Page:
THE MOVIE(3):We are now deep into the JFK delusion which we have now covered and determined that none of it actually happened. Marilyn is at home attempting to reach the president, who is unavailable. Marilyn becomes furious, and slams the phone down on the receiver repeatedly. The movie soon cuts to the scene of Marilyn sorting through her mail. She notices a letter from her mother Gladys. However, she notices that it had already been opened. Not only that, but she proceeds to burst into a tangent of delusional accusations such as “They poisoned it,” and, “It had to be Jackie.” Marilyn then races into the kitchen, sets the note on fire with a lighter, and burns it in the sink. She assumes Jackie sent the poison-laced letter to her pretending to be Gladys.

REAL LIFE(3): As we’ve covered previously in this review, it was Marilyn’s mother that was schizophrenic and had outbursts of paranoia, not Marilyn. Saying something such as a letter being laced with poison is something someone with Gladys’s condition is more likely to say. However there is one incident that Marilyn’s sister Berniece covers in her book, upon her visit to Marilyn in the early 1960’s. Berniece says that Marilyn thought the food she received was poisoned. Berniece is a reliable source, but this seems entirely out of character for Marilyn and we only have her word. I'm not sure that I fully trust this claim. But by no account did Marilyn ever receive a letter she accused of being contaminated, and certainly not from Jackie.

From "The Secret Life of Marilyn Monroe"

THE MOVIE(4): Marilyn is visiting her mother at the asylum and notifies her that she will be moving away to New York. She says, “I have a friend there. A very important man. I can’t tell you who he is.” The movie then cuts to a scene where Marilyn is on the floor of her New York hotel room, seemingly drunk or dazed. She crawls towards the window, forces it open, and looks down at the street below, contemplating whether or not to jump out and end her life.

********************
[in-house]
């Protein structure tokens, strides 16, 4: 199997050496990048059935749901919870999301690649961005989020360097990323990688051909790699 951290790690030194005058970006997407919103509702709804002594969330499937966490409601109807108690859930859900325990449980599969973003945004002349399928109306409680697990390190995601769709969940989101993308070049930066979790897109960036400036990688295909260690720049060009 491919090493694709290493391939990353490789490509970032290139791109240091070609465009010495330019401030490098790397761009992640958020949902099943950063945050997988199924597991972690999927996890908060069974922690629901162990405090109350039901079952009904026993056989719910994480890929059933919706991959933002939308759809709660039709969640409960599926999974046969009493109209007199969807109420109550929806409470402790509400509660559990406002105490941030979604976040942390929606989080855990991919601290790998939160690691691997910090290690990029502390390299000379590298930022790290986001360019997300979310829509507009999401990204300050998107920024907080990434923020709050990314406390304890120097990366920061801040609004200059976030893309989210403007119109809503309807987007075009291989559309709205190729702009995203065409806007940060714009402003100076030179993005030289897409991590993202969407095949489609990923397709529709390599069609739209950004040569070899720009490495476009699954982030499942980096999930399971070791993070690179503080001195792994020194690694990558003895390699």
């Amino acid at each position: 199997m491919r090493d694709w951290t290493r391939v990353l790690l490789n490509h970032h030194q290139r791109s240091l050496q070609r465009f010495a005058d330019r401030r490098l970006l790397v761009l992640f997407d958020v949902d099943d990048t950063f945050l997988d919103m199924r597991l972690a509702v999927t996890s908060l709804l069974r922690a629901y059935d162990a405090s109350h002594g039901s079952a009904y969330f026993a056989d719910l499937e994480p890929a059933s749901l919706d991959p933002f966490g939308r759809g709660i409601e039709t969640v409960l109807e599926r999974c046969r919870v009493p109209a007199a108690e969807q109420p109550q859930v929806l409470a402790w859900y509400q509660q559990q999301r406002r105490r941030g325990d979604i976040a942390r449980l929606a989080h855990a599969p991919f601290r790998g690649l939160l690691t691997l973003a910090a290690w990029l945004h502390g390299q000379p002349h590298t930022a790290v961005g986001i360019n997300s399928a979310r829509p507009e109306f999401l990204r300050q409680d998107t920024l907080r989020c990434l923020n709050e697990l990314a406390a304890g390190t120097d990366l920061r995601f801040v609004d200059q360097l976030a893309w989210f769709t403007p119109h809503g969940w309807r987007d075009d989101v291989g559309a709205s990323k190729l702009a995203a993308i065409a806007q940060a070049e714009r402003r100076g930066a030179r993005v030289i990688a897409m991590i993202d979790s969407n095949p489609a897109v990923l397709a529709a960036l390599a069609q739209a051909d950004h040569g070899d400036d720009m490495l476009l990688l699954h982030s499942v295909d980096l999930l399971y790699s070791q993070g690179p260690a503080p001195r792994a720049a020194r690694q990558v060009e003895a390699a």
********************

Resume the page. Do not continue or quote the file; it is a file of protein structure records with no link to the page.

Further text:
REAL LIFE(4): Again, Marilyn never saw her mother when she was institutionalized so we can ignore the meeting represented in the film. The “important man” we have to assume is JFK, who we now know Marilyn was not delusional over, nor was she picturing a life with him. So we can ignore that comment as well. So let’s go straight to the hotel room scene. Marilyn herself told this story to Ralph Roberts, who we, as previously stated, is a reliable source. According to him, shortly after Marilyn’s divorce from Arthur Miller, Marilyn had a suicidal impulse to jump out her 13th floor apartment window. This is ultimately what led to her admission to Payne Whitney, which we will cover right now.

From "The Secret Life of Marilyn Monroe"

THE MOVIE(5): Marilyn is dragged into a sanitarium against her will. She is in a strait jacket and is thrown and locked into a padded cell as she screams for help. Eventually, Joe comes to her rescue, demanding that she be released immediately, threatening to turn the establishment down “piece of wood by piece of wood.”